About UN Women PNG

Brief Background

  • Population: 6.1 million (EST. 2005)
  • Papua New Guinea joined the United Nations on 10 October 1975.
  • The Convention on the Elimination of All Forms of Discrimination against Women (CEDAW) was ratified in 1991.
  • Proportion of seats held by women in parliament: 0.9 per cent
  • According to 2004 World Bank statistics, women are 42 per cent of the labour force.
  • Violence against women is common throughout Papua New Guinea.

Papua New Guinea (PNG) ranks very low in all global indicators in advancing gender equality and elimination of violence against women. As a result, PNG is a priority country in UN Women's Strategic Plan. UN Women is signatory to the UN Country Programme for PNG (2008-2012). UN Women is consolidating and expanding its work and programmes in PNG, an advanced UN 'Delivering as One' self-starter country. UN agencies in PNG are committed to working together – and UN Women takes the lead in advancing the gender equality agenda in the country.

The UN in PNG works together through various inter-agency coordination mechanisms such as the UN Task Teams on HIV&AIDS, Peace Building in Bougainville, Child Protection and Human Rights and MDGs, and the Donor Partners Forum on Gender. UN Women provides support through its thematic advisors and specialists in its sub-regional office in Suva, Fiji.

UN Women has an important role to play in PNG because gender issues are gaining momentum and are becoming important aspects of the country’s changing political and national development priorities. UN Women is currently extensively involved in supporting government lobby and CSO advocacy for the creation of 22 reserved seats for women candidates at the National Parliament. UN Women is also active in mobilizing political action and public awareness to end the extreme, often fatal, forms of gender-based violence that exist in PNG.

Economic Empowerment

UN Women’s work in enhancing women’s economic empowerment in PNG focuses on the empowerment of women in the expanding informal economy. UN Women’s programmes involve sensitization of local authorities to the gender dimensions of poverty and support the organization of women informal traders to enter into effective dialogue with local governments to influence by-laws, policies and budgets. UN Women’s work in economic security is based on the ‘Legal Empowerment of the Poor’ framework that promotes access of citizens to justice and the rule of law, property rights, labour rights and rights to livelihood and entrepreneurship.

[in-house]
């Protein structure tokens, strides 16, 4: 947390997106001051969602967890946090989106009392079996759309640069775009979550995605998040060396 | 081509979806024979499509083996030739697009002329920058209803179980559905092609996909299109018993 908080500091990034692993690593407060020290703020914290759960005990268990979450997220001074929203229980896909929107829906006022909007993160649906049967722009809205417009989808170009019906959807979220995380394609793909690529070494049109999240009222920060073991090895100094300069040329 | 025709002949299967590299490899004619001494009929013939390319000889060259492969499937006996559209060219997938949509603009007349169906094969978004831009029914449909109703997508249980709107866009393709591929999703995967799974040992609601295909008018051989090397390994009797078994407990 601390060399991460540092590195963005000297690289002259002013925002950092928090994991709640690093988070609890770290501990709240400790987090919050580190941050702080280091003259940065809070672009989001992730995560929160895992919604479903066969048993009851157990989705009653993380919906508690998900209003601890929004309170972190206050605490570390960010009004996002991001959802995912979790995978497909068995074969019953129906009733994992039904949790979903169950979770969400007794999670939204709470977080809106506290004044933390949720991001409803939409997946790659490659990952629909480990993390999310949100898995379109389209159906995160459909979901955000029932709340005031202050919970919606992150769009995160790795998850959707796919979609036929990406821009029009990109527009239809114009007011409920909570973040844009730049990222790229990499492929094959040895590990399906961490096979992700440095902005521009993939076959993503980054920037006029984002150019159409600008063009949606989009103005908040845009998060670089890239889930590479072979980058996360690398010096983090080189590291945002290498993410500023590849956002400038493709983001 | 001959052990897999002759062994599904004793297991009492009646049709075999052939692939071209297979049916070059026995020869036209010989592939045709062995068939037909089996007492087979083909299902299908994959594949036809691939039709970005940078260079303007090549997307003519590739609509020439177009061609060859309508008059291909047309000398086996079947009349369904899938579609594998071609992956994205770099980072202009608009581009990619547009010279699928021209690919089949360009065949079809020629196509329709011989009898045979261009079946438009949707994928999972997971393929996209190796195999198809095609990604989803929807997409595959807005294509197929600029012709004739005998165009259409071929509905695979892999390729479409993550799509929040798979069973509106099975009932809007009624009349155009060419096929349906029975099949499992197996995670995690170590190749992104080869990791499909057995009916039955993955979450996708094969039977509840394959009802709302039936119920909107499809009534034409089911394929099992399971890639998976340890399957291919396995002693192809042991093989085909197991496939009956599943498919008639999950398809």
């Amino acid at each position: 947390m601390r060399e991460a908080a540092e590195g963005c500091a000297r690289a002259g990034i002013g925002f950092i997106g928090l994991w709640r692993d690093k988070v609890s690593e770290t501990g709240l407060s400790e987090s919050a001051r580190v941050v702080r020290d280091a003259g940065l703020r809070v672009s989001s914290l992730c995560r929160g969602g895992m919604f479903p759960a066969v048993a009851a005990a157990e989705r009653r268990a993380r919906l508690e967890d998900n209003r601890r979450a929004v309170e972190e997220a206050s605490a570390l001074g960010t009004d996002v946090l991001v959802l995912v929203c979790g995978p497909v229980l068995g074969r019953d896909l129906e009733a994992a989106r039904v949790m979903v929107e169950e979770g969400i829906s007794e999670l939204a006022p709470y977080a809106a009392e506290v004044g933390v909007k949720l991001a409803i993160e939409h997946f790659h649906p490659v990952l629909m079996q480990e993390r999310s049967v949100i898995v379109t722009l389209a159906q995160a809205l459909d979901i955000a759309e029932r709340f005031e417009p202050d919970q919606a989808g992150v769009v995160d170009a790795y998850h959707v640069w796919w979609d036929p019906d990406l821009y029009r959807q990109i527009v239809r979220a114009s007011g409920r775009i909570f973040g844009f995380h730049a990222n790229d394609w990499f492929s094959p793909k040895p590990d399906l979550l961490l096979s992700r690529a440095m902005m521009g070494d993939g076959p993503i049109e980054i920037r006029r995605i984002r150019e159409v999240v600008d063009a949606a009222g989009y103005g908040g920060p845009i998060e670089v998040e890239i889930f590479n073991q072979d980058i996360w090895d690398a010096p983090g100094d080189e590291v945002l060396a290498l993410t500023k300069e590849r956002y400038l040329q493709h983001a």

Through the Gender Responsive Budgeting Project, UN Women supports the capacity building of government institutions to integrate a gender perspective into the national and provincial budgets in order to ensure adequate resource allocation towards local community needs, and to eliminate social and gender inequalities. The project also focuses on building the advocacy capacity of civil society organizations to effectively engage in and influence the national budgeting process.

Ending Violence Against Women

PNG is experiencing severe social impacts from gender-based violence and HIV&AIDS. Through the Ending Violence Against Women and HIV&AIDS Programme, UN Women supports the Government of PNG, civil society and practitioners to understand the linkages between violence against women and the spread of HIV&AIDS and formulate effective policy responses in line with the MDGs and CEDAW. Working with organizations of HIV-positive women UN Women supports leadership development and capacity building in dialogue and negotiation skills to influence relevant policies, laws and resource allocations.

In order to increase access to urgently-needed financial resources and training, UN Women has established a Pacific Regional Fund to support organizations and actions to end violence against women in the areas of service provision, legal reform and advocacy.

Leadership and Participation

Papua New Guinea has one the lowest levels of women’s representation in parliament and local governments. Cultural and systemic obstacles prevent women from participating in political life and holding public office.

Given the significant challenges of women’s political participation in PNG, UN Women in the Pacific established the Gender Equality in Political Governance Programme (GEPG) as a major focus within its regional democratic governance programme. In partnership with other UN agencies and development partners, UN Women has entered into dialogue with the Government of PNG, members of parliament and other key stakeholders to discuss the introduction of temporary special measures to increase women’s political representation and political party endorsement at both local and national level. GEPG also supports efforts to mainstream a gender perspective into national and local government structures and operations and promotes women’s greater involvement in national and local policy formulation, legislative reviews and budgeting.

In 2010, GEPG supported the technical working group headed by the Minister for Community Development, Dame Carol Kidu, and assisted the Government of PNG and national NGOs to develop a communications strategy and advocacy campaign for the Reserved Seats Bill. The bill to reserve 22 seats (One seat per province) was mentioned in parliament in May 2010 to be debated when parliament reconvenes.

GEPG also supports efforts to mainstream a gender perspective into national and local government structures and operations and promotes women’s greater involvement in national and local policy formulation, legislative reviews, change and budgeting. Political parties and NGOs in PNG have received training to increase knowledge and build advocacy skills to advance gender equality in political governance. GEPG also provides technical assistance to NGOs and parties that support women to stand for elections and effectively carry out the roles and responsibilities of political office.